Make a wide circle with your hands, bringing them behind your back and clasping them together. Stretch them out, first towards the back of the room, then gently back in, then also back and down to the floor. This is an excellent shoulder stretch.
Sit on your bottom, and pull your sit-bones from underneath you.
Open your legs, not too wide, while keeping your core in and your back straight.
Fold forward slowly, not with the intention of reaching your head to the floor, but rather reaching your head towards the front wall.
You are stretching out your lower back. This same exercise can be done with both your legs straight in front of you, keeping your feet flexed. The aim is not to curl up in a ball, rather to lengthen your back.
Sit on your bottom, and pull your sit bones from underneath you.
One leg is straight ahead of you, the other in a v-shape with your foot on your thigh. As above, reach forward to your outstretched leg, slowly folding forward rather than curling down. Repeat this with both legs.
Stretches while Lying Down
When you lie on your back always keep your core sucked in (pulling your belly button towards your spine) and keep the base of your back, your lower back, on the floor.
Don’t move your neck to the left or the right in any jerky movements.
Windscreen wipers are an excellent stretch. Lie on your back with your feet hip distance apart. Let your legs go from side to side, alternating from the right to the left and back again.
As your legs go one way, your arms are stretch out to the side and your neck goes the other way. Move slowly and deliberately, stretching out your back, your legs, your waist and your arms.
Lie on your back with your core in and your lower back on the ground. Raise both your legs and hug them to your chest.
Stay like this for as long as you like, keeping your neck straight. This is the most wonderful stretch for the full body and lower back, and is supremely easy.
Lie on your back with one leg hugged in and the other leg straight and pointed or flexed. Hug one leg in to your body at a time, alternating legs slowly.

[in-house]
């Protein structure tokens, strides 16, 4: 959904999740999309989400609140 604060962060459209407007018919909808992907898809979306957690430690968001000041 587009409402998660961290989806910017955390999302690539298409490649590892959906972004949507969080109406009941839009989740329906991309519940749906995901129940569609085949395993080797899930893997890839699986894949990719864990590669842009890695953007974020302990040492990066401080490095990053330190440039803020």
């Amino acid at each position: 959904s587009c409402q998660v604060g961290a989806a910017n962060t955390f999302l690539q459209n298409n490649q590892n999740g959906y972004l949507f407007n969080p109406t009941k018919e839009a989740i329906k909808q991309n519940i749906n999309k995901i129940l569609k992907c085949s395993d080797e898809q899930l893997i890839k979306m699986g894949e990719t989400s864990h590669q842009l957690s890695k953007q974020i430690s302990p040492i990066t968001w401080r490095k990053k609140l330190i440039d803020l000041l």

Cool Down Exercises Release Muscle Tension
All of these stretches are designed to release any muscle tension that has built up in your body while playing the game of badminton.
They are not very different to warm up exercises, although many warm up exercises will also include a variety of lunges.
Cool Down exercises are always passive, which means your body is slowing down and you do not want to get your heart rate up again.
They are meant to be relaxing even if they hurt a little while stretching. You should never build up a sweat during a cool down, rather your sweat should start to dissipate and your heart rate should slow down too.
Download Specific Stretching Charts off the Internet
We would suggest that you download a chart off the internet as there are many that offer specific cool down exercises and they are really easy to follow.
Visuals for exercises are a lot easier than the spoken or written word, unless you have a teacher or coach standing ahead of you.
Cool down exercises after a game of Badminton are not complicated at all. They can be simple standing exercises with one leg ahead of the other, both legs straight and being stretched out, or the forward leg bent and in a lunge, with the back leg straightened out.
The idea is to ensure your muscles cool down and do not go into any kind of spasm, that they get lengthened out, and also, that all your body parts have time to recover and for your muscles to rebuild.
Warm up, Cool Down and also, Hydrate!
We started this article talking about the few rules to sport.These included warming up, playing by the rules, playing according to the code of conduct, doing the best you can and then cooling down.
The cool down is vital but there is one other thing that goes with it. Hydration! We will cover that in another sports or badminton related article, but if you want to look after your body and your muscles – stretch, stay fit, stay limber, warm up and always cool down, and very importantly, hydrate!